Since the calendar has been cleared, and my husband has been doing the grocery shopping, you’d think I’d have all kinds of time on my hands. I’d hoped to have extra time to work on my book, but I seem to have less. I hope to carve some time out this week. I did write a rough draft of a devotional and guest blog post: I hope to polish those off and submit them soon.


While riding my exercise bike, I started watching the 2017-2019 A Series of Unfortunate Events. It’s really quirky, but interesting. As a family we enjoyed A Beautiful Day in the Neighborhood. It’s not a biopic of Mr. Rogers so much as an account of his relationship with one troubled man. But it’s very good.

We enjoyed watching Spies in Disguise except for a segment showing a man’s bare backside. It was just a cartoon character, but still: the scene should not have been there and should not have dragged on as much as it did, We fast-forwarded through it.

My kids played with Legos even after other toys were laid aside. I’ve enjoyed watching Lego Masters, but no one else in the family has been interested.

I mentioned last month watching Dickensian, but I had to stop when they showed a man’s bare backside as well. I hadn’t thought to check out objectionable elements in this series because it was based on Dickens’ work. I’m mad that this seems to be becoming more commonplace.


I’ve completed this month:

I’m currently reading:

  • The Women of Easter: Encounter the Savior with Mary of Bethany, Mary of Nazareth, and Mary Magdalene by Liz Curtis Higgs
  • Be Free (Galatians): Exchange Legalism for True Spirituality by Warren Wiersbe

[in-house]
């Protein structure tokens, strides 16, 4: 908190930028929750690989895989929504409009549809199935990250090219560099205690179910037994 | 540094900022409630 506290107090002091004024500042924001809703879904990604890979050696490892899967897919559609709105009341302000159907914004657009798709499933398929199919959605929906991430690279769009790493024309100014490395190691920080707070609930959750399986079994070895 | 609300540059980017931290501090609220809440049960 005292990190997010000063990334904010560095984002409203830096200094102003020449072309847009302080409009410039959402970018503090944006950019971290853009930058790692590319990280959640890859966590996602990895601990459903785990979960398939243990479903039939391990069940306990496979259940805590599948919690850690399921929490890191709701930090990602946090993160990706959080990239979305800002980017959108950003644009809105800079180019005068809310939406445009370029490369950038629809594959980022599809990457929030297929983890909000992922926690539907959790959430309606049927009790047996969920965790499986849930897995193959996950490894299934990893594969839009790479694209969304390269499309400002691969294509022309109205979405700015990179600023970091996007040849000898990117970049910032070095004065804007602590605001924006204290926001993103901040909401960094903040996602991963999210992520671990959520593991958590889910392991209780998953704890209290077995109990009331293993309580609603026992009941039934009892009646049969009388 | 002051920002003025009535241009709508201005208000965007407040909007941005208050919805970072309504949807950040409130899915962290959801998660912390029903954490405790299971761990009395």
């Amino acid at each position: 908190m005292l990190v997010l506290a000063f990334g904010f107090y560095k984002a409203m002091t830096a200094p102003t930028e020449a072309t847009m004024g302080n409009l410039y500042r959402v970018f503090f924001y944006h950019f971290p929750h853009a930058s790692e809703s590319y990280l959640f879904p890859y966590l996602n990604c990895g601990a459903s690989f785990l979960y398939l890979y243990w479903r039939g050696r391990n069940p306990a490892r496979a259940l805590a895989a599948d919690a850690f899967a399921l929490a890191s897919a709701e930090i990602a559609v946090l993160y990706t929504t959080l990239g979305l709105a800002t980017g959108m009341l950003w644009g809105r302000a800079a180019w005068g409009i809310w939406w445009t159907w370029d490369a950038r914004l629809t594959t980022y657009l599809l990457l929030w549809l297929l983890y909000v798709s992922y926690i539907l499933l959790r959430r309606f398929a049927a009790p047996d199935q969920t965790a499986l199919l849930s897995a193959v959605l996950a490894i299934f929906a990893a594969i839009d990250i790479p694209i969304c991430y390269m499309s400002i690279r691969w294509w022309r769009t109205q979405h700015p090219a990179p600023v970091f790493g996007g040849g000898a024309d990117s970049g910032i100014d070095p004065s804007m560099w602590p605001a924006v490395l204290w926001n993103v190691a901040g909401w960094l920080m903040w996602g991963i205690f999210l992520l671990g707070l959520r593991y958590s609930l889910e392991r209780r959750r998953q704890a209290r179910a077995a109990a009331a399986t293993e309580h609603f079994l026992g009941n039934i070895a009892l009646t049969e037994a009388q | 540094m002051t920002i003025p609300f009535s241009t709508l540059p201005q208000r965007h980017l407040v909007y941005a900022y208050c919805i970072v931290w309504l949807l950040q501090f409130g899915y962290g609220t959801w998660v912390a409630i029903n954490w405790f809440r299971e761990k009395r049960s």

• Breaking Anxiety’s Grip: How to Reclaim the Peace God Promises by Dr. Michelle Bengston
  • Lark Rise by Flora Thompson (audiobook)
  • Castle on the Rise by Kristy Cambron
  • A Portrait of Marguerite by Kate Lloyd


Here are some of the posts from this month:

That pretty much wraps up our March. I’ve been delighted to see signs of spring: more daylight, warmer days, budding plants and trees. What a sign of hope for better days to come.

I saw a thought-provoking tweet recently, but I haven’t been able to retrace it because it was from someone I don’t know. But it said something like, “Maybe being huddled in our homes wondering what’s going to happen next is the most Eastery thing we could do this year.” There’s nothing wrong with our modern ways of celebrating Easter, but who knows how the pandemic will affect those plans. This might be an Easter to remember just because it will be different. Maybe a quieter celebration will give us pause to remember the disciples’ agony those three days after their hope was crucified, and their confusion, and then joy, to realize Jesus had been raised from the dead. I hope we’ll realize the impact anew.

How was your March? What are your hopes for Easter?

(Sharing with Shannan, Faith on Fire, Grace and Truth, Inspire Me Monday,
Global Blogging, Senior Salon, Hearth and Soul, Tell His Story,
Purposeful Faith, Happy Now, InstaEncouragement,
Worth Beyond Rubies, Let’s Have Coffee)

February Reflections

FebruaryThank you so much for your encouragement and kind comments on last month’s post when I wondered if I should continue my end-of-month wrap-ups. I enjoy doing them, and I am happy to hear you enjoy reading them.

February was a nice mixture of quietness and busyness. We always enjoy Valentine’s Day around here. It has become a tradition to make what we call Meat Hearts for that day’s dinner: Li’l Cheddar Meat Loaves (minus the mustard and with much less sugar) made in heart shapes rather than ovals. And I also make heart-shaped cupcakes from a gluten-free mix. We’ve always made the day about the whole family. Then we enjoyed celebrating my daughter-in-law’s birthday with dinner and cake here one night and then an outing to the Downton Abbey Exhibit at the Biltmore estate last Saturday. Fun!

The weather has been up and down as well: some bitterly cold days, some warmer than usual, many in the 40s. Even though this has not been a severe winter, I’m read for it to be over. Spring is coming!